He practiced identifying hairs and fibers using a comparison microscope and was trained to process cases of fracture matches in the way of professional forensic scientists. He helped to search and code a shoe tread database and learned how to collect oral and skin swabbings. Matt also performed a number of extractions and analyses of DNA, including the transfer by laundry and skin. He and a fellow extern co-authored papers outlining the results of the study. 

While at Waynesburg University, Matt has the opportunity to utilize professional instrumentation through experimentations and mock scenarios in his laboratory classes. These state-of-the-art instrumentation and tools include high and low power comparison microscopes, polarized light microscope and scanning electron microscope with energy dispersive spectroscopy, among others. Matt credits his experiences in his Waynesburg classes for preparing him for his internship. 

“I definitely learned a lot at Waynesburg University before going into this internship, and I also learned so much from this internship that will better prepare me for my future career,” Matt said. “I gained valuable knowledge and experience working in the field of forensic science. I also developed friendships and professional colleagues and experience working in a professional environment.”

 

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Posted by on in Alumni

Kelly-Brady.jpgKelly Brady, 2011 Forensic Science 

Forensic technician at the Philadelphia Medical Examiner’s Office in Philadelphia, Pa.

Working a full-time job while earning a master’s degree may be difficult for some, but for Kelly Brady, juggling both came easily.

A 2011 graduate of Waynesburg University, the former forensic science major currently works as a forensic technician at the Philadelphia Medical Examiner’s Office, where she performs autopsies, extracts fluids and organs from decedents for toxicology, takes photographs of decedents and releases them to funeral homes. Just recently, she earned her master’s degree in forensic medicine from the Philadelphia College of Osteopathic Medicine. 

Reflecting on her time at Waynesburg University, the former vice president of Waynesburg’s Gamma Sigma Epsilon, a chemistry honorary society, chapter credits her alma mater for preparing her for life after college.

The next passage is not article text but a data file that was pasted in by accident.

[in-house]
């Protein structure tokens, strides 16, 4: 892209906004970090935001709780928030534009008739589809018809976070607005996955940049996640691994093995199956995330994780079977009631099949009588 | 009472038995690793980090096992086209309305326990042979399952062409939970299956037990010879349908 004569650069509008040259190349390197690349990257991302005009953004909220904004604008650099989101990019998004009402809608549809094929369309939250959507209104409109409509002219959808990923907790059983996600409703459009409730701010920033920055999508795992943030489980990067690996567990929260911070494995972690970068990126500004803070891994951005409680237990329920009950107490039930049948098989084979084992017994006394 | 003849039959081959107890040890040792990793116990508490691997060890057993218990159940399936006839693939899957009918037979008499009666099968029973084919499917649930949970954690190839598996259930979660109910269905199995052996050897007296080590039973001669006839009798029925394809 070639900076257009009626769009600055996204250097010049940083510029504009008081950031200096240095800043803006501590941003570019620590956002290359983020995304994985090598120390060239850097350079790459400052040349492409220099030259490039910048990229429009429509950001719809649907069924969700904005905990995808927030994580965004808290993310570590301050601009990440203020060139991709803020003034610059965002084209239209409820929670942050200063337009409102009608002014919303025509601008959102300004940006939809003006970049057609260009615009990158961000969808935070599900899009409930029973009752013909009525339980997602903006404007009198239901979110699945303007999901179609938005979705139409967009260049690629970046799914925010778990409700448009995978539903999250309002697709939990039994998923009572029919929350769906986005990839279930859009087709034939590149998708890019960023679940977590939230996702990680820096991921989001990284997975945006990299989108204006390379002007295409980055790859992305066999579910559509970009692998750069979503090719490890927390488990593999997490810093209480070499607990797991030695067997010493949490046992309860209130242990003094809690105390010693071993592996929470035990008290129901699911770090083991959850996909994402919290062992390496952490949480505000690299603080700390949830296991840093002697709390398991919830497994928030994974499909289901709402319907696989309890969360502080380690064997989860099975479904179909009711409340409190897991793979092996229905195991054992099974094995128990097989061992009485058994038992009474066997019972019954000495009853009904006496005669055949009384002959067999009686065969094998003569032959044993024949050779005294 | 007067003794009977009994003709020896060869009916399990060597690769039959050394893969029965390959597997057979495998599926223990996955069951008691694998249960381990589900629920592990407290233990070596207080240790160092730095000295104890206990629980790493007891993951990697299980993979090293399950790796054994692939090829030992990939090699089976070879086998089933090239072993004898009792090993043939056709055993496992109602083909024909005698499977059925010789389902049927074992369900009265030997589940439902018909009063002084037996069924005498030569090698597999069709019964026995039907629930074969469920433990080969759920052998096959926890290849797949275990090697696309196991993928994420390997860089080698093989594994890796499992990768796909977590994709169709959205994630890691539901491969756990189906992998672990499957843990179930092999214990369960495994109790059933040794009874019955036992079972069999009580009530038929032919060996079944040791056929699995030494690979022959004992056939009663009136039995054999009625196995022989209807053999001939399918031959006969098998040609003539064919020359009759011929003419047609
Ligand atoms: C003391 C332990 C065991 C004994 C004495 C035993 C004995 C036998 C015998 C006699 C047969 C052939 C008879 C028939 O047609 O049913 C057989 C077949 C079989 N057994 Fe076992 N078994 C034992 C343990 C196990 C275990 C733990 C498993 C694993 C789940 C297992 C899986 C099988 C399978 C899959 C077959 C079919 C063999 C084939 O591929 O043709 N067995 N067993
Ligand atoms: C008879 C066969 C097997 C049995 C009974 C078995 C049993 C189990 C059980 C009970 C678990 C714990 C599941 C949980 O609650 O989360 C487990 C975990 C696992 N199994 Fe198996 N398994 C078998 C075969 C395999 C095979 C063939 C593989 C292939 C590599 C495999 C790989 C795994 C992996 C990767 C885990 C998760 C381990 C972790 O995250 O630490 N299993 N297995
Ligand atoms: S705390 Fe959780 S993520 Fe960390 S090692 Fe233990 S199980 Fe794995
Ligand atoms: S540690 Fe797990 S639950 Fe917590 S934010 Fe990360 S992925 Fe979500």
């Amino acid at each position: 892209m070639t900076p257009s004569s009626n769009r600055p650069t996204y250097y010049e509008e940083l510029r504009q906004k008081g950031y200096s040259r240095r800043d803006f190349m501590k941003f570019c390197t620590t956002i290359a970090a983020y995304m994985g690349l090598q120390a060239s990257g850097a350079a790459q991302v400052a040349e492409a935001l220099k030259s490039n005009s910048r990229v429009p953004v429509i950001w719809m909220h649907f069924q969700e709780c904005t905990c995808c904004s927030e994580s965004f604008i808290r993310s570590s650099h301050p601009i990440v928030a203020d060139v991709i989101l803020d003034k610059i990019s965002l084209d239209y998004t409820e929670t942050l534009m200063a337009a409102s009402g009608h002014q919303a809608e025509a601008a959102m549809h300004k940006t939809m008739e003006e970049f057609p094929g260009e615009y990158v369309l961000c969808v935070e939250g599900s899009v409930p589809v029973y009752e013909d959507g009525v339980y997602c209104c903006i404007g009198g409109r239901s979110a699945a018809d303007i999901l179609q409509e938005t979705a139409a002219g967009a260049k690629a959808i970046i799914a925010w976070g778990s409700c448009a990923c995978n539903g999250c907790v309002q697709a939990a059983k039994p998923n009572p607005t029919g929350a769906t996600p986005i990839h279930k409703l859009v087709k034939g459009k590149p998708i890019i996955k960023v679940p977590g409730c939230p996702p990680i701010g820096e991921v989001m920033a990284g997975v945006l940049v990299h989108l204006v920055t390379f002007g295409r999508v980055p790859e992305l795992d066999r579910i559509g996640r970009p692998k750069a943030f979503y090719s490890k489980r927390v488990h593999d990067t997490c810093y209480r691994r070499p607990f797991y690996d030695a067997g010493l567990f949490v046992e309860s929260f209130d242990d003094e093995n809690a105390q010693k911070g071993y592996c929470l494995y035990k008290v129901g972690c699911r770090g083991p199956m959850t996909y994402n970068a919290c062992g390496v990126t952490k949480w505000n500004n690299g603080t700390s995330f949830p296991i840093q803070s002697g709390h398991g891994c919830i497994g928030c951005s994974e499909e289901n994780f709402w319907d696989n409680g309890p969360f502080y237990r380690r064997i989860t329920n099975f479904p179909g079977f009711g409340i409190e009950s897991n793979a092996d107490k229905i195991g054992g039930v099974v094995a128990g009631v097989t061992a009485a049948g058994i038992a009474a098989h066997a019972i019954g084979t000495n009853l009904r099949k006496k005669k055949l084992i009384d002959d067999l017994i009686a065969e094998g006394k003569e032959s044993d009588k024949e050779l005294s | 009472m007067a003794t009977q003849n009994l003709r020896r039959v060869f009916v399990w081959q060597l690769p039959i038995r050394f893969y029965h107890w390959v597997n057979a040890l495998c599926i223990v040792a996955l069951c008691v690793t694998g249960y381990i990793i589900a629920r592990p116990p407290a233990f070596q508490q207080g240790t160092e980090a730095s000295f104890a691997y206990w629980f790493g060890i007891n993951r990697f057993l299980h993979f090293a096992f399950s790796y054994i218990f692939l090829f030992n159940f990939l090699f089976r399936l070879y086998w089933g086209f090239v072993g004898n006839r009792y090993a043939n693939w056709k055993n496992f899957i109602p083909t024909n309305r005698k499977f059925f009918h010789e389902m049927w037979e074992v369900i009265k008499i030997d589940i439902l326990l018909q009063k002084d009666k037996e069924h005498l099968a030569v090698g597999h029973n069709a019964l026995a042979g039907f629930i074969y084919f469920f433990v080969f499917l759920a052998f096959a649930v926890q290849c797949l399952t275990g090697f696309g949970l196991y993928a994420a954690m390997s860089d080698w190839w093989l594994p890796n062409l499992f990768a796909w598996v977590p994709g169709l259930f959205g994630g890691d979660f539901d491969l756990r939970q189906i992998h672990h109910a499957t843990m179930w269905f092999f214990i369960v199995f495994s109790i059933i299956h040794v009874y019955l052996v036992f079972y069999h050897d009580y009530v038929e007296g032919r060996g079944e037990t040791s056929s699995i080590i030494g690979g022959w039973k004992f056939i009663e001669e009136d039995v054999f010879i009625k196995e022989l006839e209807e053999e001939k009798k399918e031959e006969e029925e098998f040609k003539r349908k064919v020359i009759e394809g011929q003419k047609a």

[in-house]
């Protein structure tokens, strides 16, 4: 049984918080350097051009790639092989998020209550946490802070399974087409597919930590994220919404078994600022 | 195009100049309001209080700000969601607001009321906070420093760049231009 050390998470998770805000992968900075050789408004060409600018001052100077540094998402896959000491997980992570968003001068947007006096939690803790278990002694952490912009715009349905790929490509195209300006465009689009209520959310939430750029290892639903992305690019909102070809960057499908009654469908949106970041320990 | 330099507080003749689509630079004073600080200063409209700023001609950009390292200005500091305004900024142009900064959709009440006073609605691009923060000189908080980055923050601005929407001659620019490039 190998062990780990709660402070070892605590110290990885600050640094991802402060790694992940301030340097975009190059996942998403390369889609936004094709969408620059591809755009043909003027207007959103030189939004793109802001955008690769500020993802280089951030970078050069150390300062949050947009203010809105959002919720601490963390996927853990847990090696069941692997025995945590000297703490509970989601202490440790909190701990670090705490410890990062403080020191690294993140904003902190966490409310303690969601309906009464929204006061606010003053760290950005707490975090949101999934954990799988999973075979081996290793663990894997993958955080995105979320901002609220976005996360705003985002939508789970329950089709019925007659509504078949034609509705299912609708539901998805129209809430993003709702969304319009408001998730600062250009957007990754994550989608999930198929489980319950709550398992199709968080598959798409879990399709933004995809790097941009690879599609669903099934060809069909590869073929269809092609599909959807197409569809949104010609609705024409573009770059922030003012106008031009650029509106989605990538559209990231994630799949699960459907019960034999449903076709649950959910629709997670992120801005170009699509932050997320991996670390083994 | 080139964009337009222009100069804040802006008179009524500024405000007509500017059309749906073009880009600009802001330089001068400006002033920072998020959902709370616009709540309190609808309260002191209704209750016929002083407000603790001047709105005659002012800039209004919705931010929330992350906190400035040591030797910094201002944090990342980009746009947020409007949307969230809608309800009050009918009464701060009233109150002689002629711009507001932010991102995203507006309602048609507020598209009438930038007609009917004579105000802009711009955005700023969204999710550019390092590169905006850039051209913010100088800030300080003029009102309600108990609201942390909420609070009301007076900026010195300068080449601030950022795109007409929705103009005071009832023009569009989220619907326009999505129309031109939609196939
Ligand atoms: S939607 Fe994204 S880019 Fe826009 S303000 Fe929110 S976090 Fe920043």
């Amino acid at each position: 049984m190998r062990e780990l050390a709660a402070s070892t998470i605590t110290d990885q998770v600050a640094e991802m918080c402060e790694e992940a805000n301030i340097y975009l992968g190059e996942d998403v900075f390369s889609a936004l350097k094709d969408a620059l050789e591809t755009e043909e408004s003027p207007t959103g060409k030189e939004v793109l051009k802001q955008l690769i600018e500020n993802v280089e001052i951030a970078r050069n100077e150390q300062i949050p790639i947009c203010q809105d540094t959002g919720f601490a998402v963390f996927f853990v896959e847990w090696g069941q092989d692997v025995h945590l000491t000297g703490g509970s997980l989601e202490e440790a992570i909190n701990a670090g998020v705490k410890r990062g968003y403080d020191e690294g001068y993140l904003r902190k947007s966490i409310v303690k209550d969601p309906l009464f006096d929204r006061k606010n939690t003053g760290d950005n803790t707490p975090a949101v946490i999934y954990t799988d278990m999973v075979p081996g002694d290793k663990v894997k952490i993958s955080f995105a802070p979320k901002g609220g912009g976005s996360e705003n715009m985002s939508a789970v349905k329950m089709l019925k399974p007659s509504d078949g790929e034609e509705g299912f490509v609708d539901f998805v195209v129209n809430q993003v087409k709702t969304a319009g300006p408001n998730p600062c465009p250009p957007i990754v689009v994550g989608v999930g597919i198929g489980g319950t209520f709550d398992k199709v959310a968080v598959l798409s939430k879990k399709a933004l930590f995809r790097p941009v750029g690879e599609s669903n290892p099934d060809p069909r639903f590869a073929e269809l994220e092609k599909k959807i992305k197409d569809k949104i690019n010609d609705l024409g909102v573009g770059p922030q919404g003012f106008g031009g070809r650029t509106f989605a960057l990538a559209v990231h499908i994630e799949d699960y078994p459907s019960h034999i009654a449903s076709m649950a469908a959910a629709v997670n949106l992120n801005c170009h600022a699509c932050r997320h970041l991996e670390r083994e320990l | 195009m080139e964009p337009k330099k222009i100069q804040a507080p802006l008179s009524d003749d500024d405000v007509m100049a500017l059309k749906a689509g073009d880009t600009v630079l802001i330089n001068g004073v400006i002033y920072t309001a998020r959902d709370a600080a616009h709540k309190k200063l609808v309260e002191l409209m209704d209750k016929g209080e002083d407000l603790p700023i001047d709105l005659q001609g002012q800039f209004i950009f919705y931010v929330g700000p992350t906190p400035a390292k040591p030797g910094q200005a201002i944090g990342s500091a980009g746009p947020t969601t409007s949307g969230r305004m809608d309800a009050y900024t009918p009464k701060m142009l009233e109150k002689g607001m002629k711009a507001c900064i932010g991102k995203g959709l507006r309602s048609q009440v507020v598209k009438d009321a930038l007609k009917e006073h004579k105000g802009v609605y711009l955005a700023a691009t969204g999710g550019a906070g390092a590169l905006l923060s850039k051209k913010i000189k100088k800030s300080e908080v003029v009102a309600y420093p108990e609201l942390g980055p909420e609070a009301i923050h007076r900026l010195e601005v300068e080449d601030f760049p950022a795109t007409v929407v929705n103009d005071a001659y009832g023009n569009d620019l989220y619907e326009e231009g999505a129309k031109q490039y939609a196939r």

“Waynesburg University gave me countless opportunities to network with people in my field and to gain as much knowledge as possible,” said Brady. “I feel that all of the coursework and extracurricular activities at Waynesburg were beneficial and prepared me for the workforce because I was able to see what my field was really like.” 

 

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Posted by on in Alumni

Picture1.jpgNicole Briggeman, 2010 Forensic Science 

Assistant district attorney at Buncombe County District Attorney’s Office in Asheville, N.C.

An average day at work for Nicole Briggeman begins with her looking through the district court calendar of Buncombe County, N.C., and examining what type of cases she will be handling that day. She then takes notes and prepares herself for any curveballs that might be thrown her way. 

As an assistant district attorney at Buncombe County District Attorney’s Office in Asheville, N.C., Briggeman handles misdemeanor and traffic cases where she negotiates pleas, dismisses cases and conducts trials. Briggeman said she encounters a variety of charges on a daily basis, such as individuals who drive while intoxicated, possession of drugs and drug paraphernalia and simple assaults. 

Briggeman graduated from Waynesburg University in 2010 with a bachelor’s degree in forensic science. Looking back on her decision to choose Waynesburg University, she realized her alma mater has aided in her transition from college to her current job as assistant district attorney. 

“Waynesburg University prepared me for the workforce by showing me the value of having a small community that can support you,” said Briggeman. “Waynesburg has also helped me learn the important lesson that you can do anything and everything you put your mind to.”

Briggeman also holds a Juris Doctorate from Campbell University.